Advertising Ethics in the Social Media Age

Advertising Ethics in the Social Media Age

Tanses Yasemin Gülsoy (Beykent University, Turkey)
DOI: 10.4018/978-1-4666-9624-2.ch003
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Abstract

Advertising ethics covers a wide range of issues, from the advertising of alcohol to misleading price claims. Advertising ethics research has traditionally concentrated on the influence of advertising on consumers or the society in general. New media tend to give rise to new ethical situations. This chapter aims to examine the issue of advertising ethics in the social media and offer suggestions for resolving some of the ethical concerns raised by social media advertising.
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Introduction

Advertising has drawn criticism for a wide range of ills from misleading claims to the encouragement of undesirable attitudes. While some of the barrage of criticism leveled at advertising appears to be unfounded, even a brief perusal of the titles of the books and articles on the subject of advertising is enough to show the skepticism with which public opinion regards advertising: “What’s wrong with advertising?” reads the title of a chapter in Ogilvy on Advertising (Ogilvy, 1983/1999, p. 206). “Advertising – Is this the sort of job that an honest man can take pride in?” asks another title (Corlett, 1967, as cited in Corlett, 1985). The authors – both of them advertising professionals – both offer responses to criticisms of advertising, but the titles nonetheless reveal recognition of what appears to be the prevailing public sentiment about advertising. The subject of advertising ethics is so fraught with controversy as to prompt a scholar to ask: “Advertising ethics – the ultimate oxymoron?” (Beltramini, 2003). In fact, Beltramini has pointed out that the reason why advertising ethics “has sustained itself as a towering lightning rod for controversy, at times singularly and fully credited with the demise of professional business practices, and the rise of underhanded and unprofessional commercialism” might be because it is the “most visible business tool” (2003, p. 215).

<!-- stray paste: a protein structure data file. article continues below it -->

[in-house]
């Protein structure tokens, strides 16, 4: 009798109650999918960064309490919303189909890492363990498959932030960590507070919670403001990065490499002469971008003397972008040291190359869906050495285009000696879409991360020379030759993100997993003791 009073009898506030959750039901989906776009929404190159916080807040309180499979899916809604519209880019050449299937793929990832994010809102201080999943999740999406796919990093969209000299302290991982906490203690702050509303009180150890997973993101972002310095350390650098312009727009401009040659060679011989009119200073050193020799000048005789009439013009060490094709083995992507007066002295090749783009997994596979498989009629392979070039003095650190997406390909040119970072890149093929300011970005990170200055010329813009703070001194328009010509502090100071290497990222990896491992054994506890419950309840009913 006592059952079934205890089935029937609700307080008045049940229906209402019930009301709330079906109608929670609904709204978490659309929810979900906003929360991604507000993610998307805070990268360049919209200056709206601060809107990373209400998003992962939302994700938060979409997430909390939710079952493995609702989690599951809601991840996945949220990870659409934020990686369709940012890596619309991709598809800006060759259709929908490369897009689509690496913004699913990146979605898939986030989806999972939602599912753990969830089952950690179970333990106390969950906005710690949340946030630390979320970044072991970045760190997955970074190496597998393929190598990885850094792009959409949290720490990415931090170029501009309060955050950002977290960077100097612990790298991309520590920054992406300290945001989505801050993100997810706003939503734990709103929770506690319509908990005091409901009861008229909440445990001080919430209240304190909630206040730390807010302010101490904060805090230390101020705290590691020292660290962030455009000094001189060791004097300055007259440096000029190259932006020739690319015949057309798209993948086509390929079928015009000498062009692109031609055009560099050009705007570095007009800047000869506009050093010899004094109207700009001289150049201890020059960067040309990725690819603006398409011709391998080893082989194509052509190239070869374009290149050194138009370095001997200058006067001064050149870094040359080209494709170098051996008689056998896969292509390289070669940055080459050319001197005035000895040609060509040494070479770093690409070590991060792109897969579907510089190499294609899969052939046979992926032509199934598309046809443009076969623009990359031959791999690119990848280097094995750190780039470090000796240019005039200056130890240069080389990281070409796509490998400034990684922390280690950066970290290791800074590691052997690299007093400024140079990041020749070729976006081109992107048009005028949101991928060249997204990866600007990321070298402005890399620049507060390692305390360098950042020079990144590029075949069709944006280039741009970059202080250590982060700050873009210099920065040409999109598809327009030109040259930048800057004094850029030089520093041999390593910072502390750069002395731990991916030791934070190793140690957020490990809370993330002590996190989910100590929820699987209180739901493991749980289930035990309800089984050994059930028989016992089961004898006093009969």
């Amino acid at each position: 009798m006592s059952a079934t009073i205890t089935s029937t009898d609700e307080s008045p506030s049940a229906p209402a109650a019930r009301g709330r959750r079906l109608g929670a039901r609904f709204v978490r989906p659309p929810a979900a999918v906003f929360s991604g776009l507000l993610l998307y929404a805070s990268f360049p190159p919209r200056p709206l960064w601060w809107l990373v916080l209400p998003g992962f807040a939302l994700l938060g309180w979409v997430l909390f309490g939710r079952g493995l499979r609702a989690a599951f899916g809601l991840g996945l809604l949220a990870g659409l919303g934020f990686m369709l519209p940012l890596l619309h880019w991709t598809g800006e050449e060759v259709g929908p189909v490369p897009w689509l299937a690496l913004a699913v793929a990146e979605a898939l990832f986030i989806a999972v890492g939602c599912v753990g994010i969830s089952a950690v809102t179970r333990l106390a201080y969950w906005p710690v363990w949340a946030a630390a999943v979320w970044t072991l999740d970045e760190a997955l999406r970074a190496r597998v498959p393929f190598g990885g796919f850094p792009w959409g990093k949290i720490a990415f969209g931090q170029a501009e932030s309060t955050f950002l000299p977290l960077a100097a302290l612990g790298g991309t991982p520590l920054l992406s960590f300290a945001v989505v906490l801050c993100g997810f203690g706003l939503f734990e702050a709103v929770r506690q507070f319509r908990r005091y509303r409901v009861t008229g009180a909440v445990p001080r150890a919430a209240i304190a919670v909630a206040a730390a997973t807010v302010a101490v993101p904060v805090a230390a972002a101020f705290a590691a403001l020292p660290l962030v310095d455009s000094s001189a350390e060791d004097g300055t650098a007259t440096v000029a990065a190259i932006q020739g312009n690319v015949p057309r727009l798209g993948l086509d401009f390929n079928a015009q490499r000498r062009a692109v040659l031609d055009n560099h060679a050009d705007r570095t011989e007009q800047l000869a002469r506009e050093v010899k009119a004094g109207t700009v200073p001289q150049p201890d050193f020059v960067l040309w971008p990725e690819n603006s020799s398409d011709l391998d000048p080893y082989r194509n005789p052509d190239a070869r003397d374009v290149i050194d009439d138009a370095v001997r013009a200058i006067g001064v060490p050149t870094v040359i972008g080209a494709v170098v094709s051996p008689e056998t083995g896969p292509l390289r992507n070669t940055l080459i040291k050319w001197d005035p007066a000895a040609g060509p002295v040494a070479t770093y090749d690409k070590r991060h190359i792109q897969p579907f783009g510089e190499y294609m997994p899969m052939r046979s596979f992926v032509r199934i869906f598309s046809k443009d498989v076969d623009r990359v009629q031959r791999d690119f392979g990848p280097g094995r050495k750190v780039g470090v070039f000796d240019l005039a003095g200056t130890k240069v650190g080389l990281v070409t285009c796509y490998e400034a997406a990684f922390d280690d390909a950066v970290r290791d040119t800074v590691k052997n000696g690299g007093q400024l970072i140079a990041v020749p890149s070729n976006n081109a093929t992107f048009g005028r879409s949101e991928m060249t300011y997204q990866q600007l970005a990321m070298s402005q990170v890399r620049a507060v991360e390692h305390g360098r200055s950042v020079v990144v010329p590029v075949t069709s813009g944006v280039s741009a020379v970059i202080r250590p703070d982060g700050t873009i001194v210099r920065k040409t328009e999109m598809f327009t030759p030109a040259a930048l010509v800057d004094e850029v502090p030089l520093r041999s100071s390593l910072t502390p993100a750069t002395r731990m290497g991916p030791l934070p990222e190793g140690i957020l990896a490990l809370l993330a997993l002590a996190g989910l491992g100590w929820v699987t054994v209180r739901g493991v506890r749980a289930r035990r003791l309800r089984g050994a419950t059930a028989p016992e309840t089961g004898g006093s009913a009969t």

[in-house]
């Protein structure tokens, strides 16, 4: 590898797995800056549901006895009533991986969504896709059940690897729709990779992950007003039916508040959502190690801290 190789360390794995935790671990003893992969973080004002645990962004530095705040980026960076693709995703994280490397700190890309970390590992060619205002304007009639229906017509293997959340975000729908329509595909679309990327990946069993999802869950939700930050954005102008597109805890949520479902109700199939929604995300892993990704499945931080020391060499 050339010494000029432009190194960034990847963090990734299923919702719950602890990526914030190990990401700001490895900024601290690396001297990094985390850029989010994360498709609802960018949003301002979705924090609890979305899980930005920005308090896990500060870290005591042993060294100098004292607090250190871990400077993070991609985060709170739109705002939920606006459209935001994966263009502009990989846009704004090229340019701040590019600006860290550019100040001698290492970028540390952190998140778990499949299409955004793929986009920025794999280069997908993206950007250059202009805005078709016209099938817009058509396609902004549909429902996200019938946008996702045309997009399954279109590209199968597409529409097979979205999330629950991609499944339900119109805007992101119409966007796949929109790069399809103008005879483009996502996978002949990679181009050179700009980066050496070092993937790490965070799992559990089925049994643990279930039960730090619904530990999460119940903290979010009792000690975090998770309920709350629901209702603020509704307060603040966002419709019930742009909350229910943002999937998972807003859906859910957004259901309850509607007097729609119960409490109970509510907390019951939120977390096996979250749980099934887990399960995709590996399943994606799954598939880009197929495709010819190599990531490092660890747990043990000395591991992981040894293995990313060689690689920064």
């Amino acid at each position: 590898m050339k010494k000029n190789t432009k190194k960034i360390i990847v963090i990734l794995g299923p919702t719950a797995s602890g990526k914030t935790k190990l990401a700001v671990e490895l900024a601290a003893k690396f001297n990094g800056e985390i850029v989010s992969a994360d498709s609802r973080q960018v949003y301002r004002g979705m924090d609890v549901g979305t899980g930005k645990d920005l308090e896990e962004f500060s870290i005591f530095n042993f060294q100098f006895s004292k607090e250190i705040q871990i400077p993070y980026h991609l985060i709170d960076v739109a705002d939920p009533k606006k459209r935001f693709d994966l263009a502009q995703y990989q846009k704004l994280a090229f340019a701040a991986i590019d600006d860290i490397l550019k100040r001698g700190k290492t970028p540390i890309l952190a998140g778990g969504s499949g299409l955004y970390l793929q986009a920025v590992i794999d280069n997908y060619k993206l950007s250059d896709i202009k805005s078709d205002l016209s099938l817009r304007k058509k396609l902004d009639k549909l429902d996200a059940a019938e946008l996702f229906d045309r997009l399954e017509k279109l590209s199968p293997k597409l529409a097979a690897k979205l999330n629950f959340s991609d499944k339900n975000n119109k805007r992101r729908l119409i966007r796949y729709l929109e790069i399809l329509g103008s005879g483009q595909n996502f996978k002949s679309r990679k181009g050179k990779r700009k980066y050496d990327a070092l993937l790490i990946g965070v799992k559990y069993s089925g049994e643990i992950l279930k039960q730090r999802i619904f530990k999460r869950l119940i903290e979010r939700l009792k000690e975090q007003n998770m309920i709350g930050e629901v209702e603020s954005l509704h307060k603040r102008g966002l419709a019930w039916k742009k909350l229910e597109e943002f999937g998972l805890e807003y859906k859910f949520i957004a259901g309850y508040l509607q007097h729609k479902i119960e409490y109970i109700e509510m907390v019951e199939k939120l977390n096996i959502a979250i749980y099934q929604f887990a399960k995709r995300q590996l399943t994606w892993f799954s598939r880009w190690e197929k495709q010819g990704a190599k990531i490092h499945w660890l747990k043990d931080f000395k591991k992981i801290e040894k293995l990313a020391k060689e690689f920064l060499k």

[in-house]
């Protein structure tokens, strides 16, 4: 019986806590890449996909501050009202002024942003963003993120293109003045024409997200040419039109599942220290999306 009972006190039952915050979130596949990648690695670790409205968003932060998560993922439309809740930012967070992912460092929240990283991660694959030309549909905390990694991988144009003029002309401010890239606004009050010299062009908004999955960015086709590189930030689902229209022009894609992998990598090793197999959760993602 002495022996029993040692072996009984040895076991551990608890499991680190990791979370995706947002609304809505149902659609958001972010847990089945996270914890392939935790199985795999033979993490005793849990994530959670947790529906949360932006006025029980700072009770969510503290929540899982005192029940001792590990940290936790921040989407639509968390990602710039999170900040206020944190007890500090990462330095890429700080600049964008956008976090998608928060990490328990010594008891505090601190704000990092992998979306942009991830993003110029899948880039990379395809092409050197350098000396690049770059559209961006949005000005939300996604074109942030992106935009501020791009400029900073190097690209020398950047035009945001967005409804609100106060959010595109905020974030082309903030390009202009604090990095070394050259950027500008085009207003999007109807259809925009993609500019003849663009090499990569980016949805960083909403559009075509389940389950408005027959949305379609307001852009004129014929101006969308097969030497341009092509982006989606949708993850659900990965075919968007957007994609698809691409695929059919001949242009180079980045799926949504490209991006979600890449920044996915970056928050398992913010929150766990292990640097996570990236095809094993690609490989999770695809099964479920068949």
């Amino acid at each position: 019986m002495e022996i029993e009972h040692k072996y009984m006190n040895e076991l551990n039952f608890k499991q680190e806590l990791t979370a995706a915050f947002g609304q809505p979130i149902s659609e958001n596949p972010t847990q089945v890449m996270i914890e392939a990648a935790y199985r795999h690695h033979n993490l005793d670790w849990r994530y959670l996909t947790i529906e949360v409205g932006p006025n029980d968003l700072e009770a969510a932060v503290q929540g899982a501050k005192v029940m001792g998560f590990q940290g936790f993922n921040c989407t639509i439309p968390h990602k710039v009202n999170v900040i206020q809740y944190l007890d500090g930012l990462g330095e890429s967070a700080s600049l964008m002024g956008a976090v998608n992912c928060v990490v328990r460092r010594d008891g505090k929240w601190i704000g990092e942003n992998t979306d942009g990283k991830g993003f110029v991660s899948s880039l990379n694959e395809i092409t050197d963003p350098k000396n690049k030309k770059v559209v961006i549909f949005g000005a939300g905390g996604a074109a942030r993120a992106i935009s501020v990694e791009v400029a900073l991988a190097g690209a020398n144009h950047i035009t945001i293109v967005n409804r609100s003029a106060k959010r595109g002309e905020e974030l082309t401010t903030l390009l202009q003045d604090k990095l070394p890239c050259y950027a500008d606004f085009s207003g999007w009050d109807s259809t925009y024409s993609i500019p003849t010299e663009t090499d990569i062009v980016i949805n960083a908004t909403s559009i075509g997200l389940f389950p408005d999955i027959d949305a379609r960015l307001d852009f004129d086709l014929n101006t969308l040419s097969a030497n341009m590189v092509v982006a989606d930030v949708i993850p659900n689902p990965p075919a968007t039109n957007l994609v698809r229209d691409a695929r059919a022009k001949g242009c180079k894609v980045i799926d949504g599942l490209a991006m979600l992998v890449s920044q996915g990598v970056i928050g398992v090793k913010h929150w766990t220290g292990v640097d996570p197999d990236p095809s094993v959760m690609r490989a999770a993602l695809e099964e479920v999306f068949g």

Advertising’s unintended social and cultural consequences have been the subject of much debate (see, for example, Pollay, 1986, and Holbrook, 1987, in response). While the discussion of these important arguments is beyond the scope of this chapter, they are nonetheless included to provide a broader framework for the discussion of advertising ethics and social media.

Advertising in digital media in general, and the social media in particular, has added ethical concerns of its own to the discussion of advertising ethics, which was already suffering under a cloud of suspicion. In fact, as Lane, King, and Russell (2009) have noted, advertising content that would be “ill-advised” in general-circulation media paradoxically finds its way to a narrowly focused venue such as the Internet (p. 759).

An issue that has come to be of increasing concern to consumers with the development of sophisticated communication technology and growing use of Internet marketing is privacy (e.g., Fill, 2009, p. 112; Lane, King, & Russell, 2009, p. 757; Ashworth and Free, 2006; Rapp, Hill, Gaines, & Wilson, 2009). Some even claim that privacy rights will be to the twenty-first century what civil rights and women’s equality were to the twentieth, as cited by Laczniak and Murphy (2006b, p. 315). In a section on Internet marketing, Clow and Baack (2010) include the issues of spam advertising, using cookies to track consumer Web browsing, and interstitial advertising that intrudes upon a person on the Internet without warning (p. 421).

This chapter will provide an overview of advertising ethics, address the ethical issues raised by social media advertising and try to suggest some guidelines for their resolution.

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